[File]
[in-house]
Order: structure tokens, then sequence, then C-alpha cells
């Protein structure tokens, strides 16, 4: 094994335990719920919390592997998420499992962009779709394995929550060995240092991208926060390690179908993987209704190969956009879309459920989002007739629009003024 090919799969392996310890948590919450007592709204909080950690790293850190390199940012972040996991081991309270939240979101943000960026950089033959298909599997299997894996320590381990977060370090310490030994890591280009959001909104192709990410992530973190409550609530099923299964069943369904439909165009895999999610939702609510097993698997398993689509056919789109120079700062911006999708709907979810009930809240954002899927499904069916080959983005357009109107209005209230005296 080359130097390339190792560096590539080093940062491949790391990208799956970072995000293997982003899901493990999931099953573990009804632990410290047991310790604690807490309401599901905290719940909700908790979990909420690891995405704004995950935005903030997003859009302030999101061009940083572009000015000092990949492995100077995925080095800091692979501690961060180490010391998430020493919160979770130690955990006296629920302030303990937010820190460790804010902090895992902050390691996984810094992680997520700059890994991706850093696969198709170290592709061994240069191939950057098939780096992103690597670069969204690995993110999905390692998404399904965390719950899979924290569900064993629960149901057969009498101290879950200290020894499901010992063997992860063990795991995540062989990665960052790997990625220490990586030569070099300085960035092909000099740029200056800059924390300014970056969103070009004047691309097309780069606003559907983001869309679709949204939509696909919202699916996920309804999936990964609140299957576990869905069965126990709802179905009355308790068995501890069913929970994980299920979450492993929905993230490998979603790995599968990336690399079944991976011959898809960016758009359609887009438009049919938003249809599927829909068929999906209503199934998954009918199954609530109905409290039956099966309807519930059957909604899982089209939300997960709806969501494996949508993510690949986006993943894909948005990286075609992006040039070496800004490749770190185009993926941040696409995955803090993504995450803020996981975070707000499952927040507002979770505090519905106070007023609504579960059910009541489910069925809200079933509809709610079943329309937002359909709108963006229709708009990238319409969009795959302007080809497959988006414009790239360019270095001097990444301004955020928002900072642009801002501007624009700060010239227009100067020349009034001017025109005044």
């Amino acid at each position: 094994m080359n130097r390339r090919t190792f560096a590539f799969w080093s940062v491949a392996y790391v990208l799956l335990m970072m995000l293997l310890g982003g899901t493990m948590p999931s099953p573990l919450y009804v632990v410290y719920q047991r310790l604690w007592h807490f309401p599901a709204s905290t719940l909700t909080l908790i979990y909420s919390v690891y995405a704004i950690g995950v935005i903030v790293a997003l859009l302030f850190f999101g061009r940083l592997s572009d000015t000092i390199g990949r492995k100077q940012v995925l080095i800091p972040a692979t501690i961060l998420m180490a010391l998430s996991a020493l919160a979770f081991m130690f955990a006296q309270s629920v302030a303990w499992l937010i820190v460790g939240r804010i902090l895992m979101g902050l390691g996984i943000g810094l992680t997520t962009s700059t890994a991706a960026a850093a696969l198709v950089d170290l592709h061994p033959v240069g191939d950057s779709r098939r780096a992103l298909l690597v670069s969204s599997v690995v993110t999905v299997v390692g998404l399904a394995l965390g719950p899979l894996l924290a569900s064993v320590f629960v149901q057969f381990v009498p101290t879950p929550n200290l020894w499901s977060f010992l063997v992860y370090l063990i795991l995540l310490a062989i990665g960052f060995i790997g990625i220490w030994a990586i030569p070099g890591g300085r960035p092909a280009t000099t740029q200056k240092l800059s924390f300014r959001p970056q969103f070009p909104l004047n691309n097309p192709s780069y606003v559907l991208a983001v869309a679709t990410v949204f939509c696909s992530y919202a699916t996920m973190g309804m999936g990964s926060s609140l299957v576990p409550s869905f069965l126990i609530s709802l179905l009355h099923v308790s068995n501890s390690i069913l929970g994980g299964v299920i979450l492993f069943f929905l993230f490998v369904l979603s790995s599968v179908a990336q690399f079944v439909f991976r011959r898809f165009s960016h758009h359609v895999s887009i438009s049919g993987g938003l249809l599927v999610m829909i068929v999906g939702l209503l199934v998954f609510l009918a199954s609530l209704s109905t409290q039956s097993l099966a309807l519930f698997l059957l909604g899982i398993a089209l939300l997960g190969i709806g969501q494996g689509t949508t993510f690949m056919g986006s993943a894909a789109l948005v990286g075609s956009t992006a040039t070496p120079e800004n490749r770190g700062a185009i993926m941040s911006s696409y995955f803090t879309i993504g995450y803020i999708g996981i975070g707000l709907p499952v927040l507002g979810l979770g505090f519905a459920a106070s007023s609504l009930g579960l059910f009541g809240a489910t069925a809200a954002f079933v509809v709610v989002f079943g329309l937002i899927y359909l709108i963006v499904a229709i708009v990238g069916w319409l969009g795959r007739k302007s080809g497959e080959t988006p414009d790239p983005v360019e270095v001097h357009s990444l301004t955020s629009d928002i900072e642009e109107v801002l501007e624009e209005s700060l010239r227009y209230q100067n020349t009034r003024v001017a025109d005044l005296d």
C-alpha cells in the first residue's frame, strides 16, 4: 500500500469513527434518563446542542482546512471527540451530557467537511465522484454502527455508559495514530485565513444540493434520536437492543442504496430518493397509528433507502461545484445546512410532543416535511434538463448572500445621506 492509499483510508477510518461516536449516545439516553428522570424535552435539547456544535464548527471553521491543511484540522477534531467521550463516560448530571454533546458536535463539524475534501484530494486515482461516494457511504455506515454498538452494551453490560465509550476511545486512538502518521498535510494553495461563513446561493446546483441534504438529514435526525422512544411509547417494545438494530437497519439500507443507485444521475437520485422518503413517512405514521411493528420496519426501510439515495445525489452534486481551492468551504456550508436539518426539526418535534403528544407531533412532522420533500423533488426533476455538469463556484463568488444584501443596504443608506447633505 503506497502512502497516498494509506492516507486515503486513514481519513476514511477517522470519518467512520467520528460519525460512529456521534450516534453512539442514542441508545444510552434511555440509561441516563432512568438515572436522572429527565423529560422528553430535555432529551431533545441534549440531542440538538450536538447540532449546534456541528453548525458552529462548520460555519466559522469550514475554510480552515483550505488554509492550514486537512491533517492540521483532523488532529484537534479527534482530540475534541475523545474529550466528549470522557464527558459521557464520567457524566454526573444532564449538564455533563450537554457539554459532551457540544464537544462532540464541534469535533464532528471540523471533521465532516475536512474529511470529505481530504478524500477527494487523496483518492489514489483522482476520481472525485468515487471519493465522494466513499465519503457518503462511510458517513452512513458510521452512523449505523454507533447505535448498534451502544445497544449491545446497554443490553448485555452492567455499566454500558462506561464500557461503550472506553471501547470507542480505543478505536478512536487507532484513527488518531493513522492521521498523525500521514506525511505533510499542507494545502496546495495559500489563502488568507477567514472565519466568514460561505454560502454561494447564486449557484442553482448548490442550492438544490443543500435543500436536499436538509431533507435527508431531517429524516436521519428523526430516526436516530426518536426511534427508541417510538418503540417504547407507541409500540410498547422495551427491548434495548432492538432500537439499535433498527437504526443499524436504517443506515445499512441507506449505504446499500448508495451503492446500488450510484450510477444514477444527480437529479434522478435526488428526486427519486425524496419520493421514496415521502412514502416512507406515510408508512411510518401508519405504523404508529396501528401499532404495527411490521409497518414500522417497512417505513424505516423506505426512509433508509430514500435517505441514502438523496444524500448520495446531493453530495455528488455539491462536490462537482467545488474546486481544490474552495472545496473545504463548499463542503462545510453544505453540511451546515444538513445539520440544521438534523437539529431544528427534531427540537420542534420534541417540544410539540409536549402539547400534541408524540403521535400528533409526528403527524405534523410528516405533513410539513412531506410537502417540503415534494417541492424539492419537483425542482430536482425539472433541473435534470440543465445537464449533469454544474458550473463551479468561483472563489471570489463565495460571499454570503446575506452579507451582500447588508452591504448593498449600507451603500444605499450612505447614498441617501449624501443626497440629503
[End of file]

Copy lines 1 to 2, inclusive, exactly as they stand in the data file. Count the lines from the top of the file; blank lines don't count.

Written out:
[in-house]
Order: structure tokens, then sequence, then C-alpha cells